For nearly a decade, Brian Mitchell has been one of the NFL's more productive players and a major source of the Washington Redskins' competitive drive.
But two offseason moves by the Redskins are raising questions about Mitchell's grip on what has been a starring role as the team's return specialist and third-down running back.
With their selection of cornerback Champ Bailey in the first round of the draft, the Redskins got a multifaceted player whose talents include returning punts. And with their acquisition of free agent fullback Larry Centers in July, the Redskins added one of the league's top pass-catching running backs.
If Mitchell hears footsteps, however, he isn't shrinking from the competition.
"Whenever someone comes in and takes my job--if it actually happens that they take my job--he's going to be a damned good player," Mitchell said. "As long as the competition is fair, I think I have a chance, or the upper hand, on anybody because I've been around and I still feel I have experience over most people."
Coach Norv Turner insists Mitchell is as valuable as ever. Turner has designed plays featuring both Centers and Mitchell in the backfield. But Turner won't say who will be his multipurpose third-down back--a decision he may defer until shortly before the season opener Sept. 12.
Mitchell is "a big part of our team," Turner said. "As a team, you've got to play great in special teams. You've got to play field position, and Brian helps us with field position immensely."
Questions about Mitchell's status are fueled partly by Redskins owner Daniel M. Snyder's eagerness to make a major trade, possibly adding a wide receiver or pass rusher. To sign a big-name player, the Redskins would have to clear room under the salary cap. Mitchell's salary is scheduled to count for roughly $1 million against the cap this year.
While releasing Mitchell would be unthinkable to many longtime fans, Snyder has ushered in a bold new era for the Redskins in which everyone's performance is being scrutinized and all assumptions are being tested.
"Everybody is speculating and asking questions about it," Mitchell said. "But I'm confident in myself and what I can do. If I start worrying about the next person, or worrying about what I hear or see or read, then I'm going to be messing up. As long as I can handle the things I do and do them well, I've got a job."
The youngest of seven children, Mitchell said his father, a 20-year Army veteran, advised him years ago to learn as many jobs as possible. That formed the foundation for his success as a Redskin. A fifth-round draft pick from Southwest Louisiana, Mitchell was told his best chance to make the team was to forget playing quarterback, as he did in college, and focus on special teams. So he went to work.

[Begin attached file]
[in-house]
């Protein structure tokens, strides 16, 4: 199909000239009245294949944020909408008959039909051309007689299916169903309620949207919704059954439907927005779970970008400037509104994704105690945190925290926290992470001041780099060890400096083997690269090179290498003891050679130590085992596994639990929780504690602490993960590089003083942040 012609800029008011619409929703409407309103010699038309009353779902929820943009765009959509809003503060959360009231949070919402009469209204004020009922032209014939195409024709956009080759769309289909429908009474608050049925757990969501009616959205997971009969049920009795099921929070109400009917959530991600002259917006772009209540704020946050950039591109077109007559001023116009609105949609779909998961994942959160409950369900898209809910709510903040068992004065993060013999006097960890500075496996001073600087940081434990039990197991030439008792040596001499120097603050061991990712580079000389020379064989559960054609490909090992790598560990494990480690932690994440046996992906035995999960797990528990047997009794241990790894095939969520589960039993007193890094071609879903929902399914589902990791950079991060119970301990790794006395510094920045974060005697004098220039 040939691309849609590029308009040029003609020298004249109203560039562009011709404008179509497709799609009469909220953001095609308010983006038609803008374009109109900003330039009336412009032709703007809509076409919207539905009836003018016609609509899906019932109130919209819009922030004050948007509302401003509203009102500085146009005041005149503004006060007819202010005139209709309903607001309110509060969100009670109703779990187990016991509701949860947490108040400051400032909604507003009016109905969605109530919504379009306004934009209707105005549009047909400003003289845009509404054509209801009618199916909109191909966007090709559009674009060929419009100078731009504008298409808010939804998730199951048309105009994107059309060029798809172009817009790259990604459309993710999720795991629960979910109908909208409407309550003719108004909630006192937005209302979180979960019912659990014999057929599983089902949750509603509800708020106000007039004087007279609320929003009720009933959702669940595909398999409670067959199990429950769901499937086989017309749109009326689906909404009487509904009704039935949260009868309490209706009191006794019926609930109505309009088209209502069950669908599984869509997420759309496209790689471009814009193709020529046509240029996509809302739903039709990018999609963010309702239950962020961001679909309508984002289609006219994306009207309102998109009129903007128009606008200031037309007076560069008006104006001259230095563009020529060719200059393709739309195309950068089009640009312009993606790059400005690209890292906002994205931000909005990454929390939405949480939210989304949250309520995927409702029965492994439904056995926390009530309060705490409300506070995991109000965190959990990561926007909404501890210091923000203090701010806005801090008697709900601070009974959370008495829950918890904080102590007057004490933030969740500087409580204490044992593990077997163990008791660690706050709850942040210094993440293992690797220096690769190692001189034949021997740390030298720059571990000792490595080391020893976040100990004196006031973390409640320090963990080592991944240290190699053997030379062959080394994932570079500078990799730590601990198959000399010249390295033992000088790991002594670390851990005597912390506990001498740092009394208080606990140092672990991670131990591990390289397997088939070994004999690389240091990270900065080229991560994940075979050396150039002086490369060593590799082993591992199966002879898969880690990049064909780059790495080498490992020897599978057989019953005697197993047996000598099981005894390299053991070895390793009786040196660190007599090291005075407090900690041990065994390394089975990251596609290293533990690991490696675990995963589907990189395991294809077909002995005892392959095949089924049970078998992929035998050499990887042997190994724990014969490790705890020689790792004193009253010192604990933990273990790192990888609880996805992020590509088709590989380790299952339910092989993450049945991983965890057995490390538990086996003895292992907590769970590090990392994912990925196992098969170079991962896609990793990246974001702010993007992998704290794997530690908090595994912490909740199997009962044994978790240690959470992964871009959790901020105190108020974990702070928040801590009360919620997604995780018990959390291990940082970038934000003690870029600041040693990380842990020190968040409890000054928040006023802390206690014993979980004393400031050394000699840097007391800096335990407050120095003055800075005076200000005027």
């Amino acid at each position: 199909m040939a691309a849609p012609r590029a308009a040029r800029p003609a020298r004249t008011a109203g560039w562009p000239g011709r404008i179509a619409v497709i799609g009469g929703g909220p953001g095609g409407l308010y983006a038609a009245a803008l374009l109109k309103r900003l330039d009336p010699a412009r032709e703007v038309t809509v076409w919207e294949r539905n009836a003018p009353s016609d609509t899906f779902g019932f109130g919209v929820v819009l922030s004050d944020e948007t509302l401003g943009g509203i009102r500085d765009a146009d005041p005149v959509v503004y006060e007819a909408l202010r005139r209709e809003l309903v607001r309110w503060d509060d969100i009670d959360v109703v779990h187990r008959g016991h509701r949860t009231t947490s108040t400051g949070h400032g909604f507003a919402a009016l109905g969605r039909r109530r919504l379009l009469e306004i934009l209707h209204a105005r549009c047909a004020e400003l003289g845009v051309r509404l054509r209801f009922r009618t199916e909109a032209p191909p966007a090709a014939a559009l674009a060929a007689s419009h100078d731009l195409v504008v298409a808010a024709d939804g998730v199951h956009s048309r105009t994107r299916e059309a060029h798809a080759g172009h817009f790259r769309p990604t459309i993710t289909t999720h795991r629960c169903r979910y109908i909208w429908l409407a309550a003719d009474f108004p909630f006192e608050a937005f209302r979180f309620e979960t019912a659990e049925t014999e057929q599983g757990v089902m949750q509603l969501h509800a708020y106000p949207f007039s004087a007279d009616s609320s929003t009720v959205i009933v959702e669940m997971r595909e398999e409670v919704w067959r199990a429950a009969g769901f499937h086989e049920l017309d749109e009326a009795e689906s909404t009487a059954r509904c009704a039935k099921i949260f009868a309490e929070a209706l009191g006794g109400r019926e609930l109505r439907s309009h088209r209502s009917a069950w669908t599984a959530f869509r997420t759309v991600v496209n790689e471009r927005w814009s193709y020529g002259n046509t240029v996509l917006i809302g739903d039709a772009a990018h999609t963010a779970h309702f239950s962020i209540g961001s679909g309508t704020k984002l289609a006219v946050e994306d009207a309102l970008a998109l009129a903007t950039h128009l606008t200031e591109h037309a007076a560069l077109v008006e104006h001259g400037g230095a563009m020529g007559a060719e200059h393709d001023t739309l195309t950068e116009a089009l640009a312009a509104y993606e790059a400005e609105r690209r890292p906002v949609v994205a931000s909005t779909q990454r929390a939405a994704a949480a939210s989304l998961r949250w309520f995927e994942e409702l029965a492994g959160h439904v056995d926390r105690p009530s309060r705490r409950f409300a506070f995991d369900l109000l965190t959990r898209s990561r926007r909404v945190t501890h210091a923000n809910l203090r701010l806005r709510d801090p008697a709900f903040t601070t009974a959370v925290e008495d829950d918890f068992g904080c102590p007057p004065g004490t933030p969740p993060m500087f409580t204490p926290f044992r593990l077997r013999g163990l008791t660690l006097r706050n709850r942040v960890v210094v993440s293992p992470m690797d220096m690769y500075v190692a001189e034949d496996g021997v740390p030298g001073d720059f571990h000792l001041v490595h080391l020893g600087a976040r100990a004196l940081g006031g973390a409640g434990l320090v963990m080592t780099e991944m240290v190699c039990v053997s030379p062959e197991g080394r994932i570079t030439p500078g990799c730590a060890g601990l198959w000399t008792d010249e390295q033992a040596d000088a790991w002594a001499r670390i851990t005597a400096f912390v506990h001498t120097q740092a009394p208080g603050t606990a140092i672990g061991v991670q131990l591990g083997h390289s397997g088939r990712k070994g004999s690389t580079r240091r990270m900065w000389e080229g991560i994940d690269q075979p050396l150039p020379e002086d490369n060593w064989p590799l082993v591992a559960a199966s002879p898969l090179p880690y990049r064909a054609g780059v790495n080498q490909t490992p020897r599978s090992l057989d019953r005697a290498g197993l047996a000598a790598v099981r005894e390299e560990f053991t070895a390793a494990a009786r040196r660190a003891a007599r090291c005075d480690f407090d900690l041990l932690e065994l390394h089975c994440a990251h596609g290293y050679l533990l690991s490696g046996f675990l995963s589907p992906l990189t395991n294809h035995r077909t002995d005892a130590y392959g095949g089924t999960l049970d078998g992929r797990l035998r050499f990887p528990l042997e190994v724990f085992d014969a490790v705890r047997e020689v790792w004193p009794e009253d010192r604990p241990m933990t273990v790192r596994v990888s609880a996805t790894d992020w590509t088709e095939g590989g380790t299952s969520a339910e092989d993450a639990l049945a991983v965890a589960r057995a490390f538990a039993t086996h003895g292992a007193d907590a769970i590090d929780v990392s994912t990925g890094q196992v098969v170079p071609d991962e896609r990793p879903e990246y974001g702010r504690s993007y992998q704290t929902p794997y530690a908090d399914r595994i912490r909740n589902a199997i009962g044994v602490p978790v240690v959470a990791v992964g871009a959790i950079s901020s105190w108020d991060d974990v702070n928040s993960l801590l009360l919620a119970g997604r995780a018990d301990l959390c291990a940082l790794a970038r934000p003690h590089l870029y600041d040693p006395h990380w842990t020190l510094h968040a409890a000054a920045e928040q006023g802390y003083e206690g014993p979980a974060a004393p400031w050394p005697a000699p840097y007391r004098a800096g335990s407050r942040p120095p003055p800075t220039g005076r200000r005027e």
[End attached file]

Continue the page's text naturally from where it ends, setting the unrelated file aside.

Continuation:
"I can remember being in college and high school and saying, 'I'll never do that [return punts]!' I just thought they were crazy--looking in the air, with all those guys coming at you," Mitchell said. "Now, I wouldn't change it for the world. Yeah, I would love to touch the ball more. But I've been able to help my team win, help my team get in position to win and also prolong my career."
Mitchell has led the NFL in total combined net yards in four of the past five years. His play last season showed no sign of slippage. Mitchell led the NFL with 2,357 combined net yards--the second-highest total of his career. His 44 receptions tied wide receiver Michael Westbrook for most on the team.
Centers has similar strengths. A two-time Pro Bowler, he had 69 receptions last year, tied for seventh overall in the NFC and second to Marshall Faulk among NFL running backs. So far during training camp, he has displayed sure hands, quick feet and fierce intensity. If Centers makes a mistake, he pounds the dirt with his fist before a coach so much as arches an eyebrow. Asked what he likes about Centers, Turner said: "Everything."
Bailey, meanwhile, is proving every bit the athlete he was billed. He has a way to go in learning to play cornerback in the NFL. Still, after practice this morning, he joined Mitchell and wide receivers James Thrash, Kevin Alexander and Tim Alexander in fielding punts.
In April, Turner said Bailey would have to master cornerback before returning punts or taking snaps as a wide receiver. Lately, Turner seems to be rethinking that stance. If so, it may be a result of Snyder's zeal to field a winning team--both on the scoreboard and at the box office. Bailey no doubt would stir excitement if he played both ways or ran the length of the field on a return as a rookie. The argument against rushing matters, of course, is the season-ending knee injury New York Giants cornerback Jason Sehorn suffered while returning a kickoff during a preseason game last year.
Mitchell, meanwhile, acted on a tip from Darrell Green about how to extend a career--he showed up for camp leaner (at 220 pounds) and more toned than a year ago. A week shy of his 31st birthday, he signed a five-year deal through 2002 that he intends to honor.
"I love being with the Redskins, and I would want to retire here," Mitchell said. "If things change--hey, anybody I play for, I'm going to feel that way about them. Of course, this will always be my first love because I was given that opportunity out of college by this organization.
"Coming from a smaller college, there has always been a drive in me to prove that it's not where you're from; it's where you're at. You can test a player's speed, you test their jump and how much they can lift. But you can't test the size of somebody's heart."